We Recommend

Bringing Down Baby

by

comment

As part of its edgy and exciting POTS at the Works series, Playhouse on the Square has dusted off And Baby Makes Seven, a delightfully dark and seldom-produced slice of juvenilia by Paula Vogel, the Pulitzer Prize-winning author of How I Learned To Drive. Vogel's black comedy follows a trio of New Yorkers dealing with an unusual problem. In order to experience the joys of parenthood, Ruth and Anna, a lesbian couple, and Peter, the gay father of their unborn child, must kill Orphan, Cecil, and Henri, three adorable but imaginary children who are dominating their lives.

From its first performance in 1984, frustrated critics have misdescribed Vogel's hilariously theatrical play as a half-baked comedy about gay parenting and (maybe) psychosis. In this case, however, the joke is actually on the critics. Overtly borrowing plot points and dialogue from a hodgepodge of literary and cinematic sources, including Shakespeare, Peter Pan, and The Exorcist, And Baby Makes Seven is actually a far less controversial meditation on "killing your babies" — a scary-sounding metaphor used by authors and directors to describe the often painful process of eliminating precious, personal flourishes from their work in order to improve and advance the narrative. It's a laugh-laden creative-writing lesson that's sure to provoke discussion and furrow the brows of more literal-minded observers.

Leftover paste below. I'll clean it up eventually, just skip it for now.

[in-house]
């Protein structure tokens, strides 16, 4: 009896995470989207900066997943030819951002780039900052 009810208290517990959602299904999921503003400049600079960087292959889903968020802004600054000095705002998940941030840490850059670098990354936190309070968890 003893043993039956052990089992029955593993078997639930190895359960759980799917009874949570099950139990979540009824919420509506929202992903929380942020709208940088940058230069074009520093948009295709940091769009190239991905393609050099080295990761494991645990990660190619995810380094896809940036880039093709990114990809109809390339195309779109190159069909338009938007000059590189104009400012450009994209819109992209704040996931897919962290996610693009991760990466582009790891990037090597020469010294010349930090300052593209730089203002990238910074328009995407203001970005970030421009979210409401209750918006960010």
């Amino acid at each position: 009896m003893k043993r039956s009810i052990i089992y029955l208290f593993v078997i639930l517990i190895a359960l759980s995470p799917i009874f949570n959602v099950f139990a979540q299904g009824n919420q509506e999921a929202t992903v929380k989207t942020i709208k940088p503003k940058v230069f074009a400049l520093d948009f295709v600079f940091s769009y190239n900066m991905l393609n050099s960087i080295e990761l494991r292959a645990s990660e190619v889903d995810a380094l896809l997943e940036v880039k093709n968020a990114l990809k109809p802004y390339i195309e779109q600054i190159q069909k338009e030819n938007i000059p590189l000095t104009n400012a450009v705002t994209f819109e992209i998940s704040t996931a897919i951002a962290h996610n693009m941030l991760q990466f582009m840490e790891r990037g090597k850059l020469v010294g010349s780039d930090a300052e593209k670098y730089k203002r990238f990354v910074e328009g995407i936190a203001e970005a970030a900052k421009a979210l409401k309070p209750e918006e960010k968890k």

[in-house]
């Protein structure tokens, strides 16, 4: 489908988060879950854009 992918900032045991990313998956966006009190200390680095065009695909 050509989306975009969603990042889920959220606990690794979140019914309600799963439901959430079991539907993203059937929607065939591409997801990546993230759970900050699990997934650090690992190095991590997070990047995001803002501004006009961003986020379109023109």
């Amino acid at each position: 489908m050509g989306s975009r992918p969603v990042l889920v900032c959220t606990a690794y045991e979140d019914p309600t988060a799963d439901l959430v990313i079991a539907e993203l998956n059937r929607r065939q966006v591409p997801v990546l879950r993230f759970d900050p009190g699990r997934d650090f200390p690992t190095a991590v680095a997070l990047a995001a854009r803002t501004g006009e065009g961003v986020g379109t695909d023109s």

Kyle Hatley, whose previous work includes Romeo and Juliet at Germantown Community Theatre and Seascape at Theatre Memphis' Next Stage, directs a trio of Memphis' finest young actors — Erin McGhee, Sheana Tobey, and Greg Pragel — in this funny, confounding, and occasionally touching production.

"And Baby Makes Seven" at TheatreWorks through January 27th. For show times and ticket information, go to playhouseonthesquare.org.

Keep the Flyer Free!

Always independent, always free (never a paywall),
the Memphis Flyer is your source for the best in local news and information.

Now we want to expand and enhance our work.
That's why we're asking you to join us as a Frequent Flyer member.

You'll get membership perks (find out more about those here) and help us continue to deliver the independent journalism you've come to expect.


Add a comment